Samuel Black to Discuss Control of Animal African Trypanosomiasis to Open Distinguished Faculty Lecture Series at UMass Amherst

Samuel Black
Samuel Black
Maria Santore
Maria Santore
Leonce Ndikumana
Leonce Ndikumana

AMHERST, Mass. – Samuel Black, professor of veterinary and animal sciences, will speak on “Approaching the Endgame: Seeking Sustainable Control of Animal African Trypanosomiasis” on Monday, Feb. 5 at 4 p.m. in the Great Hall of Old Chapel at the University of Massachusetts Amherst.

In his talk, which opens the university’s annual Distinguished Faculty Lecture Series, Black will examine how scientists have tried for more than a century to sustainably control animal African trypanosomiasis—protozoan parasites that can be fatal to people and domestic livestock. The development of effective vaccines has been blocked by the parasites’ ability to vary the surface structures with which the immune system reacts and to mask the conserved surface components the parasites need to acquire nutrients. At UMass Amherst and elsewhere, research is unlocking the mechanisms of innate immune control and trypanosomiasis pathology, giving new hope of developing trypanosomiasis-resistant cattle through selective breeding and genetic engineering.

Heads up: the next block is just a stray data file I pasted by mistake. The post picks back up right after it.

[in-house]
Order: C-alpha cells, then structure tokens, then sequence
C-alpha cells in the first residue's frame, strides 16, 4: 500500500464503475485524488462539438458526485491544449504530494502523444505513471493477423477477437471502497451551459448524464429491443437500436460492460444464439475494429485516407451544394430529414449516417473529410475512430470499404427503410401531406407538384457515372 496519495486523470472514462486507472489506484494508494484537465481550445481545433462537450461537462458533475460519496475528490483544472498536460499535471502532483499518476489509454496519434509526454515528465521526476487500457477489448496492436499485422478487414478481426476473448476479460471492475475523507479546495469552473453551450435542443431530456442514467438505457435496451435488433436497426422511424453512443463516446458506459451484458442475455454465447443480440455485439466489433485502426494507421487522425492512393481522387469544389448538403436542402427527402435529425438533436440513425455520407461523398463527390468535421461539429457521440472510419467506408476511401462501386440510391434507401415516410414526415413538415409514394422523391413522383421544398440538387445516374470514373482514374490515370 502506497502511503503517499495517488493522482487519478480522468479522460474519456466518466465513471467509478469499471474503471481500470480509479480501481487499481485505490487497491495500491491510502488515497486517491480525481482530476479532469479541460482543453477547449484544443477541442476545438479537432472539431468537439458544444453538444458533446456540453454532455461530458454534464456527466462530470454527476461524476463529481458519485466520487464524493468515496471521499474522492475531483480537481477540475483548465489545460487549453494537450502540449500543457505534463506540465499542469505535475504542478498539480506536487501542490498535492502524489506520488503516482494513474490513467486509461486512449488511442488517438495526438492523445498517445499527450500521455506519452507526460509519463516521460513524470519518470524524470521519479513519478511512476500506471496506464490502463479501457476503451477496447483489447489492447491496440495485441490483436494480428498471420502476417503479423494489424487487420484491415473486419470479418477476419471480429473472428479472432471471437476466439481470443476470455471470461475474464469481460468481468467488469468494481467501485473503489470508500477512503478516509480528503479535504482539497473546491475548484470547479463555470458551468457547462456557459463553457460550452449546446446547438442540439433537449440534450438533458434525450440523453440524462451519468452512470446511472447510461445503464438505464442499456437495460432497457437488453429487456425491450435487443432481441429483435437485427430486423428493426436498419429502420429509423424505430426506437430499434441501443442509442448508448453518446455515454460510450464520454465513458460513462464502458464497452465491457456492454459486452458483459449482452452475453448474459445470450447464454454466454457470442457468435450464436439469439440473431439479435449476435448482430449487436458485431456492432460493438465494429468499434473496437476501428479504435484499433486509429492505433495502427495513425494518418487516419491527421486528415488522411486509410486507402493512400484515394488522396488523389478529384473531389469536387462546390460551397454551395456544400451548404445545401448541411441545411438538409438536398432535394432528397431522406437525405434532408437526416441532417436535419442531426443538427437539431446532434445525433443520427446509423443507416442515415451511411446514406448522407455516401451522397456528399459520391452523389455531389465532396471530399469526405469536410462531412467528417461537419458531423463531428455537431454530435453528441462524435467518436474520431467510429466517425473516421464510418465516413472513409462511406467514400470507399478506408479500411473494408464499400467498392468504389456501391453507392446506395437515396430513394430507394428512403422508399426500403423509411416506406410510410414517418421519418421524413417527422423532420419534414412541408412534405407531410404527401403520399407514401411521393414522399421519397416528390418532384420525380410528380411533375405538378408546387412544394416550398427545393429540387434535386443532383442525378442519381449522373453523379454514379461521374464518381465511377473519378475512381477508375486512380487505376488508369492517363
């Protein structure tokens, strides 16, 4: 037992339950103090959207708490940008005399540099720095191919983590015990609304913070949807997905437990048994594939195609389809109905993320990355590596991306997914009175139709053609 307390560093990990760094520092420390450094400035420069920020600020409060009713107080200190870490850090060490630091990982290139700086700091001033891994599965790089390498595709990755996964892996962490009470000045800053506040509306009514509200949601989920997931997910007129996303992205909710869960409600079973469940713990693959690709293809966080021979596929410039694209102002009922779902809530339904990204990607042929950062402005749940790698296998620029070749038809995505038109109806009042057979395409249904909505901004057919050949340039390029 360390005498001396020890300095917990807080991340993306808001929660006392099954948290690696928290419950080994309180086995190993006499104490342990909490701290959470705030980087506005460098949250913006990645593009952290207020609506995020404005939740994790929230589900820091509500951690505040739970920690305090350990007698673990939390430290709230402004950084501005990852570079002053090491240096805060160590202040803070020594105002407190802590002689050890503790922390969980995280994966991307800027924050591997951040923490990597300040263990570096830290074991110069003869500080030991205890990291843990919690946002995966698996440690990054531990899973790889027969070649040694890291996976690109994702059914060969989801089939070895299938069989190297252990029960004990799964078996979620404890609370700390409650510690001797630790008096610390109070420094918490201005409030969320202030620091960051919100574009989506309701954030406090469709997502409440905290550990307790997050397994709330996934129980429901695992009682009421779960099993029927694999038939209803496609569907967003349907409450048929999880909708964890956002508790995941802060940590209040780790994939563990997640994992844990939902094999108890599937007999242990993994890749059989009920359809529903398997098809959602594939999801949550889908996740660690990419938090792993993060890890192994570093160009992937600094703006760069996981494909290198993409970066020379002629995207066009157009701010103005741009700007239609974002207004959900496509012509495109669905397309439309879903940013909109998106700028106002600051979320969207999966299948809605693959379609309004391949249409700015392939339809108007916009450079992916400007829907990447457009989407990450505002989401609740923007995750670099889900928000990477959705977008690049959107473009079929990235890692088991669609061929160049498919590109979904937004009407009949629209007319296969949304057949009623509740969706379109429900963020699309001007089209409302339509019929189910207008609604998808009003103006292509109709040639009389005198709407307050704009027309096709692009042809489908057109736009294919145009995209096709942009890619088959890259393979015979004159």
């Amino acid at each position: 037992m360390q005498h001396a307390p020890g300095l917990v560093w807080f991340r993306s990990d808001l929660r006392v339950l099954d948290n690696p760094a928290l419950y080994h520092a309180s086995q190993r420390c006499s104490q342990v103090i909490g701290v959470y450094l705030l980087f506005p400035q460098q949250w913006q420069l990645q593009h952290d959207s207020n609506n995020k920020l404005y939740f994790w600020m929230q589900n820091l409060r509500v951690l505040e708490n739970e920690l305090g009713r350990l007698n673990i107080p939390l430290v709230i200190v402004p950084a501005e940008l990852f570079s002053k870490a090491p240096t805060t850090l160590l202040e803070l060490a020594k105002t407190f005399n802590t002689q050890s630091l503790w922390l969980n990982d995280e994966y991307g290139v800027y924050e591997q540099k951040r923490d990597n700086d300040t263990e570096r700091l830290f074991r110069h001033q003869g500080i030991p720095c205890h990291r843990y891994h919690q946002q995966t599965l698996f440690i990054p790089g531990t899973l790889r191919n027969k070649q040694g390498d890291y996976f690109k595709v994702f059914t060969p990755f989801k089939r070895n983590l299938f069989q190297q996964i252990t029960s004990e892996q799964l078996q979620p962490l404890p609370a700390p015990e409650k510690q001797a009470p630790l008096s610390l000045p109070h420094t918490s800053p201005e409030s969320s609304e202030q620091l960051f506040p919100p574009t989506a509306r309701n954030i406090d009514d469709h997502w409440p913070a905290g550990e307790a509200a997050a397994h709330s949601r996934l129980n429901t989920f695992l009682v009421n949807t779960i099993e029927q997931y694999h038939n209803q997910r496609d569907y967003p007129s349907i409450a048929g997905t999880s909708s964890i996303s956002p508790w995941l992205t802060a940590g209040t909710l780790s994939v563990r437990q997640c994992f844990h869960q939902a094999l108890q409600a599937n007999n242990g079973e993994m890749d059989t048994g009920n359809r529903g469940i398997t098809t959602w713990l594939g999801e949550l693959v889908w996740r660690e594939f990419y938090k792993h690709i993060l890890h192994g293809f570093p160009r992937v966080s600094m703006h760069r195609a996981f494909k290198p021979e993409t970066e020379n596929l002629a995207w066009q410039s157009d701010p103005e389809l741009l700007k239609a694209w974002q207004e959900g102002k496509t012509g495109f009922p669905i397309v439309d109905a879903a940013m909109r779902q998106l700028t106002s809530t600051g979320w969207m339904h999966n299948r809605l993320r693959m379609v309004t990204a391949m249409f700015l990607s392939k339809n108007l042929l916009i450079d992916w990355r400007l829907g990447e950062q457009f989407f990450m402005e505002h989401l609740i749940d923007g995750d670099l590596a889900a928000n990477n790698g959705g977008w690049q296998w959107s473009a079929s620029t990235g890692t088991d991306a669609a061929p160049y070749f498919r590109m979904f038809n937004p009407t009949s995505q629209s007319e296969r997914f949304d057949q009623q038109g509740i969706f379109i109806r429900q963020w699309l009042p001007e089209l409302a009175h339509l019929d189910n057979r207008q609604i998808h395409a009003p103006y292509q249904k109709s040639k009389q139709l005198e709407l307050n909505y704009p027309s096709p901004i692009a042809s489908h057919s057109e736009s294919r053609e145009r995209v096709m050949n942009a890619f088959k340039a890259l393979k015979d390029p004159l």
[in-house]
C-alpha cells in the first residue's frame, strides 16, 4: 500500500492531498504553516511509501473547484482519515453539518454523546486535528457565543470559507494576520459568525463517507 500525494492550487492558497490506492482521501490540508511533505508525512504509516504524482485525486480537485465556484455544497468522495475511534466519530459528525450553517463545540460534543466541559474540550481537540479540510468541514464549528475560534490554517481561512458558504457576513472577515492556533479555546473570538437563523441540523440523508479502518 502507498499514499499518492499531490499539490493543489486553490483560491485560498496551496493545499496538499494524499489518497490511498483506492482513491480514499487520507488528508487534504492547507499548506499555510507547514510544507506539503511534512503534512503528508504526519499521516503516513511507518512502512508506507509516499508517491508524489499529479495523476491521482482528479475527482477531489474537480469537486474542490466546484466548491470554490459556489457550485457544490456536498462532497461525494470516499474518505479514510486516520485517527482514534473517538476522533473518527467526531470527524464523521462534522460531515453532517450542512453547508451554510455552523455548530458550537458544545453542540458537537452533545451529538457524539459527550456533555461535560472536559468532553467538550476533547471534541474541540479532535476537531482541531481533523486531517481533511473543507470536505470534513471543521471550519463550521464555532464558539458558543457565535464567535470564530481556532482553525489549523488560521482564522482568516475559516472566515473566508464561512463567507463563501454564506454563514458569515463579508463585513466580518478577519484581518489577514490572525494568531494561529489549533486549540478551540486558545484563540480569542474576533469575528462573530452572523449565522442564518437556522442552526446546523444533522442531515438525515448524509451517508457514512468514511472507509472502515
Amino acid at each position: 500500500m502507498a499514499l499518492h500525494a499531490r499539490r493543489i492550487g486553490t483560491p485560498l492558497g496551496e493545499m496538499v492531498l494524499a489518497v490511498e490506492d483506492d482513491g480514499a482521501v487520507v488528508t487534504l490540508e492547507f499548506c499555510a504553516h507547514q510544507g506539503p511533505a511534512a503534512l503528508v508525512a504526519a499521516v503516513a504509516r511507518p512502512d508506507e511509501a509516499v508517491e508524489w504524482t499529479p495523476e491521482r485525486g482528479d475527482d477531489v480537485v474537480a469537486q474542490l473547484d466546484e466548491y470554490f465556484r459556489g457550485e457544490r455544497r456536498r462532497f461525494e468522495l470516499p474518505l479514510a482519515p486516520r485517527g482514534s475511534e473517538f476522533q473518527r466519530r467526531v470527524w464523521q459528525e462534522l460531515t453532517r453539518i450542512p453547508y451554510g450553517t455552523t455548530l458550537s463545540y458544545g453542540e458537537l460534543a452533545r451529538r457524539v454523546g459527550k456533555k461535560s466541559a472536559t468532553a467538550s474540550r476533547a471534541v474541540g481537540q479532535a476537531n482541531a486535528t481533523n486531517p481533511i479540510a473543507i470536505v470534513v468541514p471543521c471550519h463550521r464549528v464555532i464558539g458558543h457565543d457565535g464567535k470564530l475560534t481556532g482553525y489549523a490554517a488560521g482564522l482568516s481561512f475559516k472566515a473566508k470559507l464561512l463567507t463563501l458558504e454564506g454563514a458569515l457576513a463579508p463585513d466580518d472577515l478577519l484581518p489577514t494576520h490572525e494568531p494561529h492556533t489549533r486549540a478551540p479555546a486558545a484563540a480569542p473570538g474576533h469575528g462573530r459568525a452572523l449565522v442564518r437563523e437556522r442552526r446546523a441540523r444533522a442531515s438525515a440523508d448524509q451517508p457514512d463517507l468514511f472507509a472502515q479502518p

Black will be presented with the Chancellor’s Medal, the highest recognition bestowed to faculty by the campus, at the conclusion of the lecture. 

The event is free and open to the public and a reception follows the lecture. For information, call 413-577-1101.

The lecture series is sponsored by the Office of the Chancellor and the Office of the Provost. Future lectures in the series will be presented by Maria Santore of the department of polymer science and engineering (March 6) and Léonce Ndikumana of the department of economics (April 9). All lectures take place in the Great Hall of Old Chapel.